About the Author
John A. Bollinger ( born 1950) is an American author, financial analyst, contributor to the field of technical analysis and the developer of Bollinger Bands. His book Bollinger on Bollinger Bands (2001), has been translated into eleven languages. Since 1987, he has published the Capital Growth Letter, a newsletter which provides technical analysis of the financial markets.
Bollinger Bands are intervals drawn on a price chart that define high and low on a relative basis. Bollinger started developing Bollinger Bands in the early 1980s. He was trading options at the time and much of his analytics involved volatility. At the time fixed width trading bands were in use. Mr. Bollinger’s contribution was to use volatility standard deviation to make trading bands adaptive. When Bollinger first introduced the concept to the public on Financial News Network, they had no name. During the program, the interviewer pointed to the bands and inquired as to what they were; Bollinger replied “Let’s call them Bollinger Bands.”
“John Bollinger, CFA, has always concentrated on the overlap between technical and fundamental analysis, rather than focus on the differences. To bridge the gap between fundamental and technical analysis, Bollinger advocates an approach he calls ‘Rational Analysis'”. Bollinger first coined the term “Rational Analysis” in the late 1980s. He then defined it as the “juncture of the overlap between technical and fundamental analysis” and created a visual representation.
At the 2004 AIMR Conference, in his presentation titled Combining Technical and Fundamental Analysis, he took his concept one step further. Because the financial analysis community sub-categorizes itself in ever finer specialty groups, his updated definition of Rational Analysis was stated as “the union of the sets of technical, fundamental, quantitative and behavioral analysis”.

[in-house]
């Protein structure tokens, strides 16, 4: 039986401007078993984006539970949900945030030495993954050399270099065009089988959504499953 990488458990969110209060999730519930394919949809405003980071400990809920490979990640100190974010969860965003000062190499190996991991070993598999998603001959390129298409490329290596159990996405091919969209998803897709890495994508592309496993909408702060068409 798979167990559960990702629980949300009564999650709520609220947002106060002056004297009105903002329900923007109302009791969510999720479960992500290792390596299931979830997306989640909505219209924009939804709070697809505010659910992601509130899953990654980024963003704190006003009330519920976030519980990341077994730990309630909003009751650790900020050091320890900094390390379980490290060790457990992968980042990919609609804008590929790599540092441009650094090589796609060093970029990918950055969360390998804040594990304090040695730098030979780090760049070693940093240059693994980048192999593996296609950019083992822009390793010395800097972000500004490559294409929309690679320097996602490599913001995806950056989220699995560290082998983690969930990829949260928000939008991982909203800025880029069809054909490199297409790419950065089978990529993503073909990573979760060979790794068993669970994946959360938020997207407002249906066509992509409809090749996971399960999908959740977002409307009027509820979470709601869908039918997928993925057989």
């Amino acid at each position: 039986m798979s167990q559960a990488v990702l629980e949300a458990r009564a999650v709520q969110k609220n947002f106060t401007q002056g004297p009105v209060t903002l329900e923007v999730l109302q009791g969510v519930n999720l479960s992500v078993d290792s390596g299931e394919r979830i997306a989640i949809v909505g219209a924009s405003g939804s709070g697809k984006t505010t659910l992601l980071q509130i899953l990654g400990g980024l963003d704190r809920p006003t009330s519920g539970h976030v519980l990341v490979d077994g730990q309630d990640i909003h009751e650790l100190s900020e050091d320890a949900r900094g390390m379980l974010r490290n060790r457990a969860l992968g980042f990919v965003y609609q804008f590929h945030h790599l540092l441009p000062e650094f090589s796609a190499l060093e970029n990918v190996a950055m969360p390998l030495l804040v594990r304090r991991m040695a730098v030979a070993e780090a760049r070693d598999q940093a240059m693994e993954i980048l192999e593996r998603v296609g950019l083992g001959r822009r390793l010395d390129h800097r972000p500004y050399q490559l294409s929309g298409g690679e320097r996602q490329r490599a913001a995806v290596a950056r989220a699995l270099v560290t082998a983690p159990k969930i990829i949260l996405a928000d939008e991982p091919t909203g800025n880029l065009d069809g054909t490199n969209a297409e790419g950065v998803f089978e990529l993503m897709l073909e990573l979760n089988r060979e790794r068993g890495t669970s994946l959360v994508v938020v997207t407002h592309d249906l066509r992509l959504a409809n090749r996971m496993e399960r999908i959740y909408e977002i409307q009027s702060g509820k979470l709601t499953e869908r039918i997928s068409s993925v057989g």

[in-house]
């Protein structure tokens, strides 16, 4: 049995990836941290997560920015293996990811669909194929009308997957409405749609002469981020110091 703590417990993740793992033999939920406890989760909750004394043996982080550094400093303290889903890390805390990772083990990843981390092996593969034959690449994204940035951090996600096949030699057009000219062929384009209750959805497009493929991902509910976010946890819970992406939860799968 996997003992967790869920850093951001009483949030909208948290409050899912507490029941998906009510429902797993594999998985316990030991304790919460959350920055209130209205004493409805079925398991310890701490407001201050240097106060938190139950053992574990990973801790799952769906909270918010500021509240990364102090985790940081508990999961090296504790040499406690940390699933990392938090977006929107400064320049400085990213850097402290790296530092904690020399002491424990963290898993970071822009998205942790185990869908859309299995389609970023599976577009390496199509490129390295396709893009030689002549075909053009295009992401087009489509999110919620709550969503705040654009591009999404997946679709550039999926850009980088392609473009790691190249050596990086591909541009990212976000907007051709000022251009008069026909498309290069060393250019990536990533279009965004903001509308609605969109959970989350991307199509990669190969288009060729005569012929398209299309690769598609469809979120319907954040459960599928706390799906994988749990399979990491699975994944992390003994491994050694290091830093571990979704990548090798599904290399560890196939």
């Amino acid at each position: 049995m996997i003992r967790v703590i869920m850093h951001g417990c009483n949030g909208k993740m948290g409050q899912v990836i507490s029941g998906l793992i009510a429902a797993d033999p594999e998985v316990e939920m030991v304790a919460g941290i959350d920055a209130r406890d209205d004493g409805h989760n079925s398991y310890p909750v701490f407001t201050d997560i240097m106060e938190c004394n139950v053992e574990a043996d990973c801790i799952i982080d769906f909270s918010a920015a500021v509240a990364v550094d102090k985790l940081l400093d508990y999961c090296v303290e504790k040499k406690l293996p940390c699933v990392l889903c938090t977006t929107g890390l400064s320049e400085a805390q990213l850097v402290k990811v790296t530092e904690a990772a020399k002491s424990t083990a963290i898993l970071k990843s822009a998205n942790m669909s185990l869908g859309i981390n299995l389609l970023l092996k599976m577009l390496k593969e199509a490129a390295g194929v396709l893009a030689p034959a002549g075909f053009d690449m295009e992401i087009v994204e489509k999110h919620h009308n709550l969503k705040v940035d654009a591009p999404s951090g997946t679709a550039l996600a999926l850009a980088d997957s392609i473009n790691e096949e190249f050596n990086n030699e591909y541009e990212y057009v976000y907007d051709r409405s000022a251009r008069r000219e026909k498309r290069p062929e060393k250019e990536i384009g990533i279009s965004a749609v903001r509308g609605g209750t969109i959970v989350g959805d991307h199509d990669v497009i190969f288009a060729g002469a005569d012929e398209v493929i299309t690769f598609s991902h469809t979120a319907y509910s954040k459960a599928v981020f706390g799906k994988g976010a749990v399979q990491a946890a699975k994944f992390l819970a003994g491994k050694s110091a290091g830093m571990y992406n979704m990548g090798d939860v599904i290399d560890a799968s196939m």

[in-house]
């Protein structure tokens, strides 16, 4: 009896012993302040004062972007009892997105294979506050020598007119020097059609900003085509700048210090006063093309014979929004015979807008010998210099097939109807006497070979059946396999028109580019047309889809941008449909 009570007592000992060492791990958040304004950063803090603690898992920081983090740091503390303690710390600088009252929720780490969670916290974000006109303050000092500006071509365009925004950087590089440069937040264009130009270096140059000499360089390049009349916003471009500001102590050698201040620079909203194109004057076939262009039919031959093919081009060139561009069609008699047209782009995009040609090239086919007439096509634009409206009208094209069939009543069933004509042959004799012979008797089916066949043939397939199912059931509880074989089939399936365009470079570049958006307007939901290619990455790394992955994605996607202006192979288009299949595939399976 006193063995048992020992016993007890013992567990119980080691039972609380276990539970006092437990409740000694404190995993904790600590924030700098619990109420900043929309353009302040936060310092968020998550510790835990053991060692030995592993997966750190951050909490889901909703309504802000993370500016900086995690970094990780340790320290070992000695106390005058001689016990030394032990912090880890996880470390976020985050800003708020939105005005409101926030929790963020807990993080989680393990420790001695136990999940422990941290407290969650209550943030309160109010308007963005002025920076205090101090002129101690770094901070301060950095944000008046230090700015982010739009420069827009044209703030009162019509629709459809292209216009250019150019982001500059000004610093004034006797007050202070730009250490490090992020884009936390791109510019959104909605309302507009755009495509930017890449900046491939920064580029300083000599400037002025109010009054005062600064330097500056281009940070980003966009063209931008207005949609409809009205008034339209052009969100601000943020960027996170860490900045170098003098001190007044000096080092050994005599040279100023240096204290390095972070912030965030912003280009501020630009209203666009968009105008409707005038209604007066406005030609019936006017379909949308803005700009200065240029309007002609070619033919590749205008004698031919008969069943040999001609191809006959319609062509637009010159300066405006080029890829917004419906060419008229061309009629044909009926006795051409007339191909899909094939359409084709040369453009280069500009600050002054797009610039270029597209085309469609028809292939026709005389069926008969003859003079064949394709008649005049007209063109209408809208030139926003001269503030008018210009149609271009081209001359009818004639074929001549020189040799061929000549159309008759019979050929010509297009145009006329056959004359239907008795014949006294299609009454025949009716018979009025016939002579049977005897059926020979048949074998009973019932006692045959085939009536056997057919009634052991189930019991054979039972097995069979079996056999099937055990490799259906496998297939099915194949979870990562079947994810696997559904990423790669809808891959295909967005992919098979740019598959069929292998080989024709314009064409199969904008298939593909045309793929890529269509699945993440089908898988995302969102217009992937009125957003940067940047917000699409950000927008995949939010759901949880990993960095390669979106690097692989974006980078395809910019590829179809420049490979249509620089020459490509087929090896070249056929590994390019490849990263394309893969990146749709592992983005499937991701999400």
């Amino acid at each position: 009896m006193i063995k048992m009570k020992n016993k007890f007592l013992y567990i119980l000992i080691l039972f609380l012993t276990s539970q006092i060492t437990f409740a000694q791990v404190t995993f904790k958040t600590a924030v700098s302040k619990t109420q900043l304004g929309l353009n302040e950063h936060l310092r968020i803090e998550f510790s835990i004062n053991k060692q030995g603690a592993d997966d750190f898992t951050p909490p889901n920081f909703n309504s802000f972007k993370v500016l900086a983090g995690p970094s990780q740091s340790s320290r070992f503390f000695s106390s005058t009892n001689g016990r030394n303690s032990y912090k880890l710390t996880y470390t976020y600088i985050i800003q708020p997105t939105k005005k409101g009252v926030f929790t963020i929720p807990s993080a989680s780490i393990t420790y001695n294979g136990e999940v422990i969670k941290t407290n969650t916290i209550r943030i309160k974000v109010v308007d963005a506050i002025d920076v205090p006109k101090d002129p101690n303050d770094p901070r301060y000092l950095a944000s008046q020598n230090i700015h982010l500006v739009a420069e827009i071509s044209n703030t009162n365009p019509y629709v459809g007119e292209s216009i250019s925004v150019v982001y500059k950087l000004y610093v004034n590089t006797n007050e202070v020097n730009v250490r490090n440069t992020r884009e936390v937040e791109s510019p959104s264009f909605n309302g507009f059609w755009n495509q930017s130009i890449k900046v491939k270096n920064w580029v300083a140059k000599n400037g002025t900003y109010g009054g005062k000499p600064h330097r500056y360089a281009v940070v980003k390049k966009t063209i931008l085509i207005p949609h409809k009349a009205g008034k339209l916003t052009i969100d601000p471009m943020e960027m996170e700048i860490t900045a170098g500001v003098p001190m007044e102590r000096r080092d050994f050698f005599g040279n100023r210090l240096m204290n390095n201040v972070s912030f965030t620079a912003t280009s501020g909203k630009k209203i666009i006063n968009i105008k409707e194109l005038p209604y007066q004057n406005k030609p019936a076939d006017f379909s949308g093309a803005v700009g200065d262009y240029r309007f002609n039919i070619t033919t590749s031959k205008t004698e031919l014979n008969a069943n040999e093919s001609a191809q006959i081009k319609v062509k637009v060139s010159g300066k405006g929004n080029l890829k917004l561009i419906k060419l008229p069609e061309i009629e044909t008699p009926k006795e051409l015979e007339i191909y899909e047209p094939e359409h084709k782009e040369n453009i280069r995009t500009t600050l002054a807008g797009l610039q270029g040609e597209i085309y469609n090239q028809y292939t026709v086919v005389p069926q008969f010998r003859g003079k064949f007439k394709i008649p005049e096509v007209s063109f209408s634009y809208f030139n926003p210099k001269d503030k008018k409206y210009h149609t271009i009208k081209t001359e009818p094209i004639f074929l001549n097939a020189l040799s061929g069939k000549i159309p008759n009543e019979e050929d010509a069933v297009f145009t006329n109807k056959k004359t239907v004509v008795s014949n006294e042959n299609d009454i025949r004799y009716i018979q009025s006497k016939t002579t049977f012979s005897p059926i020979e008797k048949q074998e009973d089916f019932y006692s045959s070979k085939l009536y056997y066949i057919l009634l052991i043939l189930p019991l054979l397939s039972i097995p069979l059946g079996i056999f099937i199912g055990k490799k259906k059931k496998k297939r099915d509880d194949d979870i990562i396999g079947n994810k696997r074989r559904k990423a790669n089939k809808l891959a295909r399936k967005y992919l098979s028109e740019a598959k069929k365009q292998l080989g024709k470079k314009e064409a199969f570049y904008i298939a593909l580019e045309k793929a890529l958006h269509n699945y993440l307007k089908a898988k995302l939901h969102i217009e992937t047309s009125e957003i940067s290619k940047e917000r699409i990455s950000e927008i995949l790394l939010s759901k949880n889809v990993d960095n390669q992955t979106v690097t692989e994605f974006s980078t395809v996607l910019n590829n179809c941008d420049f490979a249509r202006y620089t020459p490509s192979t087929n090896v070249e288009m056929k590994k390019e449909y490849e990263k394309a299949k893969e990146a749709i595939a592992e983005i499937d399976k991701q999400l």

The analogy Bollinger uses for Rational Analysis is having multiple tool kits each with different tools. To get the job done the rational approach is to take the tool that does the job best, regardless of which tool kit it comes from. The same is true for financial analysis. Depending on the analytical scenario, sometimes technical analysis tools provide the best insights. Sometimes fundamental analysis, behavioral analysis or quantitative analysis; and most often a combination of all four is the most rigorous and productive.
Computerized technical analysis
After purchasing his first microcomputer in 1977, Bollinger became involved in the seminal stages of computer-driven technical analysis. Computer technology allowed Bollinger to develop Group Power, an industry group ranking system that shows developing trends in industry groups and sectors. Over the years the service evolved, the underlying structure becoming a proprietary equal-weighted industry group structure and delivery via the Internet allowed ever more complex analytics.
In 1996 Bollinger recognized the potential of the Internet for financial analysis and began the programming for equitytrader.com. The service utilized a 52 rule fuzzy logic model to provide analytics of the US equities market and was one of earliest charting and technical analysis websites.